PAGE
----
The Thing About … My Trump Supporting Friend

We went out for Chinese food on Halloween, and almost inevitably the topic of discussion turned to politics. You didn’t even know if you were going to vote, but you told me your family was republican.

I pointed out to you that republican values, like the values of every party, change from state to national levels, and that Texas republicans aren’t necessarily the same as American republicans. You still weren’t sure, so I made an impassioned plea.

I told you about all the little things growing up that I’m embarrassed to admit. How I grew up lower-middle class at best, in a house trying to care for six people when only two were making money. How my parents took my savings to pay bills — and I was happy to let them, if it meant we had heat in the cold New England winter. How even now, with my parents better off financially, I feel immensely guilty whenever they pay for something I can’t afford. How much I can’t afford.

You constantly say how poor you are, but not being able to buy alcohol and weed when everything else is on your parent’s card doesn’t make you poor. I can’t pay my OB-GYN bill right now — and that’s after my healthcare paid for most of it.

But I told you all those things, and I thought you listened. We’re very different, you and I. You grew up rich, always wearing designer clothes and getting whatever you wanted. Your prom dress cost thousands of dollars. Mine was $100 at a bargain store, and I thought that was too pricey. You’re going to college debt-free, and your younger brother will do the same if his racing career doesn’t take off. I work two jobs, on top of full time school, just to pay all my bills. I’m saving pennies, so one day I can slowly scrape my way out of debt. You don’t have any of my experiences, but sitting over Chinese food, I thought you understood. I thought you heard me.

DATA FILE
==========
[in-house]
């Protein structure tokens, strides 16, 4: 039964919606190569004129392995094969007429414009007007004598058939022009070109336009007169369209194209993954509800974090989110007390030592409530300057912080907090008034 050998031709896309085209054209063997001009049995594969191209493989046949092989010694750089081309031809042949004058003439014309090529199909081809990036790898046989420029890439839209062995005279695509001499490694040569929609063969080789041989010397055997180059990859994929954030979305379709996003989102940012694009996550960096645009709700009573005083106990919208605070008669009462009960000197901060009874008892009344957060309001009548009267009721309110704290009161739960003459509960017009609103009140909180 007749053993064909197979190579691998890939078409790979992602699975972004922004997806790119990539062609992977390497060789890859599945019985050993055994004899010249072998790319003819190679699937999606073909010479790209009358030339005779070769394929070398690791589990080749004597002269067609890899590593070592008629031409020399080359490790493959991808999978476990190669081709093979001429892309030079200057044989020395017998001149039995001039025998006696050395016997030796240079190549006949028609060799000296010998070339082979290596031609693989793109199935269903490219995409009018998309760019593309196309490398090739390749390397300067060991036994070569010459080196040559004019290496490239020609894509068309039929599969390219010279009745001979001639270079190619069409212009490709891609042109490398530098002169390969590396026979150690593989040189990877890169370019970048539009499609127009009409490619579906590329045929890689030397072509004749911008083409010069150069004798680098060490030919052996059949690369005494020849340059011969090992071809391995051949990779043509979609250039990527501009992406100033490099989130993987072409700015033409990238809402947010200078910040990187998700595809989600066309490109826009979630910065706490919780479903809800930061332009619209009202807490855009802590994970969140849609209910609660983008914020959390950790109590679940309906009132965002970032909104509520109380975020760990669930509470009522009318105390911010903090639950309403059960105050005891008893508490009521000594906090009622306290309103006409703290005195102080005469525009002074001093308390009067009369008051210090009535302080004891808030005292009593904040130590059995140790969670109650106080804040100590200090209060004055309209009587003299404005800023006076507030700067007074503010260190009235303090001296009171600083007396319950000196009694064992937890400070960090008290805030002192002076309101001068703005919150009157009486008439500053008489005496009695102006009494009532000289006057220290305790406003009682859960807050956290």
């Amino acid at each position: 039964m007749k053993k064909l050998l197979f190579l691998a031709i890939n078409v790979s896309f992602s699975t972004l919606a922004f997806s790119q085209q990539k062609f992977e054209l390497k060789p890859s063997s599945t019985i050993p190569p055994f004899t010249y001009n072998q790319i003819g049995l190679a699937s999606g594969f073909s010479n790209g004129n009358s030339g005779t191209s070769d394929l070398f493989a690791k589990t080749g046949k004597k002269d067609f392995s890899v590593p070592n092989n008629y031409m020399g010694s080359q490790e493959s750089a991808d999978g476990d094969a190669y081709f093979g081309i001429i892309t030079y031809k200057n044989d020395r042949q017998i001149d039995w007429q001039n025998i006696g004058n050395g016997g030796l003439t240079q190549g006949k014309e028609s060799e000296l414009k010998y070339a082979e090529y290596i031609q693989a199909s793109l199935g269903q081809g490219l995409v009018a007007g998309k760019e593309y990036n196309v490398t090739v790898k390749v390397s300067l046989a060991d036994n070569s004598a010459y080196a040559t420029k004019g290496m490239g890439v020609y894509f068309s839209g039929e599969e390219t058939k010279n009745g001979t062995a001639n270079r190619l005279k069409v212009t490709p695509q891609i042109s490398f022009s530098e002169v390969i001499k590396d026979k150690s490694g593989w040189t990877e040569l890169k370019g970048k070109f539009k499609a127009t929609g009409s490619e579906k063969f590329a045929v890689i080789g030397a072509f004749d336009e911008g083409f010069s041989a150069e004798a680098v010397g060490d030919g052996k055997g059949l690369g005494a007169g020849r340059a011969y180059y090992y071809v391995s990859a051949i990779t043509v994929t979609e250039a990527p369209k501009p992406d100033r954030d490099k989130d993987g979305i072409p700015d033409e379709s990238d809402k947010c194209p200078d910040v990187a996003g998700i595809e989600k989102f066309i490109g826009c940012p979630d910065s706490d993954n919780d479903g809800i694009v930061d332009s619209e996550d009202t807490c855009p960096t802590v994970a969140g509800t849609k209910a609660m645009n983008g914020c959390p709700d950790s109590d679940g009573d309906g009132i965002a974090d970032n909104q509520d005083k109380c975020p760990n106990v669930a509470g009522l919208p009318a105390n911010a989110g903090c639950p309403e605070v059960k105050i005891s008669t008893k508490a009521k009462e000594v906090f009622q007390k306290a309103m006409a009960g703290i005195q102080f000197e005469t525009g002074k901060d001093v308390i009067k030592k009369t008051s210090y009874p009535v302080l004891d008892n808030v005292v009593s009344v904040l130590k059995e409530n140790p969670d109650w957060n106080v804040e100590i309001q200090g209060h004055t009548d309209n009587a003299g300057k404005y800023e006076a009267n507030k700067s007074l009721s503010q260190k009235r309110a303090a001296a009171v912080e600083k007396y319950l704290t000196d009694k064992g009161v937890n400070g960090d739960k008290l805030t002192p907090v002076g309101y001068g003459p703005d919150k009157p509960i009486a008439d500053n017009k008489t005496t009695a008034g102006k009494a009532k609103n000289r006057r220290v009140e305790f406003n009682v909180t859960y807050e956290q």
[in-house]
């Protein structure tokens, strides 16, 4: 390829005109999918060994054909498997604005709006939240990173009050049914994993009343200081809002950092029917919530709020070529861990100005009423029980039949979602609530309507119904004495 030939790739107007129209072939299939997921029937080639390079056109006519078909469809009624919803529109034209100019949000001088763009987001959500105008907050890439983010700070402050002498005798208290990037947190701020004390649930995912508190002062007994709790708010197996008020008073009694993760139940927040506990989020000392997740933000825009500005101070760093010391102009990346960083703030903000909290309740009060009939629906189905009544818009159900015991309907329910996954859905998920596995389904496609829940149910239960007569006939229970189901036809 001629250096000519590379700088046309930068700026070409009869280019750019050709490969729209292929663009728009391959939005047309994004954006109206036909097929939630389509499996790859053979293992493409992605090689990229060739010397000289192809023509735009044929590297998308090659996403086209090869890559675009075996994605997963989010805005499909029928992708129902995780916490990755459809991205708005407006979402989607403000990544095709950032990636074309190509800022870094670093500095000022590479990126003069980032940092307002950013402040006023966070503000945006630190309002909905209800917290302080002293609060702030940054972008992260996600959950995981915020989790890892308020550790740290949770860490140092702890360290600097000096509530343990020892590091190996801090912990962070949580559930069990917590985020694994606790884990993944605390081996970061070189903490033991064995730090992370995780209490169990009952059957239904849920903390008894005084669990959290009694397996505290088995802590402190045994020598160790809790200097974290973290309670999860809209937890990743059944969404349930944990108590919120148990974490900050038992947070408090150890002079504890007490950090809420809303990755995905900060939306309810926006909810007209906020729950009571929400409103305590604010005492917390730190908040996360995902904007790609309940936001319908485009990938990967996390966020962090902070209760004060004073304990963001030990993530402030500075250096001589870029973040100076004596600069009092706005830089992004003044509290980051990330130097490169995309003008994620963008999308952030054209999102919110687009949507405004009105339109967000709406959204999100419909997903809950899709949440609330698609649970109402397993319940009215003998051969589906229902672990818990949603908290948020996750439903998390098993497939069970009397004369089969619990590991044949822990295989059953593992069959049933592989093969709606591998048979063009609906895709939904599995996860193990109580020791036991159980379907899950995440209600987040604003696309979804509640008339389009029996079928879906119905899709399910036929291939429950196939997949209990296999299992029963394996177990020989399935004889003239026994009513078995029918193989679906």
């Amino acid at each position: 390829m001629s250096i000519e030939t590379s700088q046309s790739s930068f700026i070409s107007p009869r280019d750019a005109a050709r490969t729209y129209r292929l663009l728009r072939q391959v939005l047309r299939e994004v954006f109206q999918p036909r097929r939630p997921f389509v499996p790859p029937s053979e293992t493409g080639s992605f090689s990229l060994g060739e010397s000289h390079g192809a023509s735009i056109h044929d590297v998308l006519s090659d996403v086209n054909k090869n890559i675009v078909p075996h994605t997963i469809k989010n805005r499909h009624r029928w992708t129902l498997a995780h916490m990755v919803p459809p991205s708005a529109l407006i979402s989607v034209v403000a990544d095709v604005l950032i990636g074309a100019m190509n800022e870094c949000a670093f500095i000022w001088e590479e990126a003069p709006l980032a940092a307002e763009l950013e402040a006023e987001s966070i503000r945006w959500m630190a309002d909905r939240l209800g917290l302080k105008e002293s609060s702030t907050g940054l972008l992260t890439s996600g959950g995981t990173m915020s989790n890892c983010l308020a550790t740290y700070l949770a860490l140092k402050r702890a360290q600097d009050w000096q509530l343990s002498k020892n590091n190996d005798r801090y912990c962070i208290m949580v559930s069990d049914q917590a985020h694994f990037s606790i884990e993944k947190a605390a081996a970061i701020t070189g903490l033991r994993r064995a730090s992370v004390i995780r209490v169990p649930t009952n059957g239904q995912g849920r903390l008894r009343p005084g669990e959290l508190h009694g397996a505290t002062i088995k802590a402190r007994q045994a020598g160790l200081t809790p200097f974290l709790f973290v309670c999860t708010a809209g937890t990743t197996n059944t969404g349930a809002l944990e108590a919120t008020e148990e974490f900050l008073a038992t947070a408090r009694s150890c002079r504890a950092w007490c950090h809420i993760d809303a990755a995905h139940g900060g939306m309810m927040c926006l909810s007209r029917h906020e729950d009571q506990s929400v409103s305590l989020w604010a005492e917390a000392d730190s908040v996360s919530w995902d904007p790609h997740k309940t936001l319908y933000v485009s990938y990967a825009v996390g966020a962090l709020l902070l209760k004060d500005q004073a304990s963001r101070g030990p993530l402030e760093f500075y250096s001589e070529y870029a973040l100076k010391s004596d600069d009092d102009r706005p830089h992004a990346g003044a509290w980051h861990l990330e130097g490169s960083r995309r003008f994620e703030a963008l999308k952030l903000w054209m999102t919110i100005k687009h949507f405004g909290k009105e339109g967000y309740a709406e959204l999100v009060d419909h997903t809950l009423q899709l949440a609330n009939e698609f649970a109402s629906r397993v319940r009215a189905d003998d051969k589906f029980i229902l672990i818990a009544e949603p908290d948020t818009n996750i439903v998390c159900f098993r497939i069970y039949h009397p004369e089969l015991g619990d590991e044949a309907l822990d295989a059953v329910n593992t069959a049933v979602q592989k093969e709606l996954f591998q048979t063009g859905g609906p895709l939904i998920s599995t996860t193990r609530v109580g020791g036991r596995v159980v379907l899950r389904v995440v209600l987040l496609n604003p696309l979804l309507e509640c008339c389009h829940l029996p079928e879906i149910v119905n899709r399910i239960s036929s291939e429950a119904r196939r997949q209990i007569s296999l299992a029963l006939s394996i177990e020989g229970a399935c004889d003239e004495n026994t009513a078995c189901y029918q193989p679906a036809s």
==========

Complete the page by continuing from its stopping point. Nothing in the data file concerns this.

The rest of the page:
You voted for Trump. I found that out in a group text with a black girl, a Mexican guy, a Hispanic girl, you and I. It didn’t go over well.

You said you had to think of your family. Your father’s business had to do well to support your brother’s racing career and your current lifestyle, and republicans support small business. You didn’t think it would come to this. You aren’t proud of your decision.

So why did you do it? We tried explaining to you the danger Trump puts all of us in. Minorities could be shot just for looking different (not white.) Women could be assaulted in the streets because if the president can do it, why can’t every man? Trump brought all these racists and homophobes and white supremacists and woman haters out of the woodwork and gave them a public space. Our lives, and the lives of our loved ones, are in peril.

You just kept saying you respected that, as if it were our opinion and not a proven fact. As if we haven’t seen this hatred and violence in action already.

You have friends of every color and orientation. You take time off work to go to every Gay Pride Parade in a 100-mile radius — Austin, Houston, San Antonio. I guess you were just there for the booze and the partying.

Democracy is, at its core, about picking a leader who will most greatly benefit the nation and the people in it. You made a selfish decision. You thought of your family, and what was good for them. That’s fair. But you didn’t go bigger. You didn’t think of the millions of minorities who will be oppressed, abused, possibly killed, for the next four years under Trump.

So I hope your father’s business does well.

I hope my sister’s friends don’t get sent to conversion camp, like she told me she was afraid would happen.

I hope your brother’s racing career succeeds.

I hope my Muslim, Egyptian friend doesn’t get deported or attacked, despite being an American citizen for years now.

I hope all your friends stay safe, alive and well, for the next four years.

I hope mine do too.

And I hope you know that when you count your friends, you can no longer count me among them.


The Thing About…Gun Control

The Sandy Hook Elementary School shooting happened just before winter break during my senior year of high school. We had moments of silence for the victims, held fundraisers for the families affected, really mourned the loss. Newtown, Connecticut is only three hours from my own home town, and the proximity seemed to enhance the absolute tragedy of 20 dead children.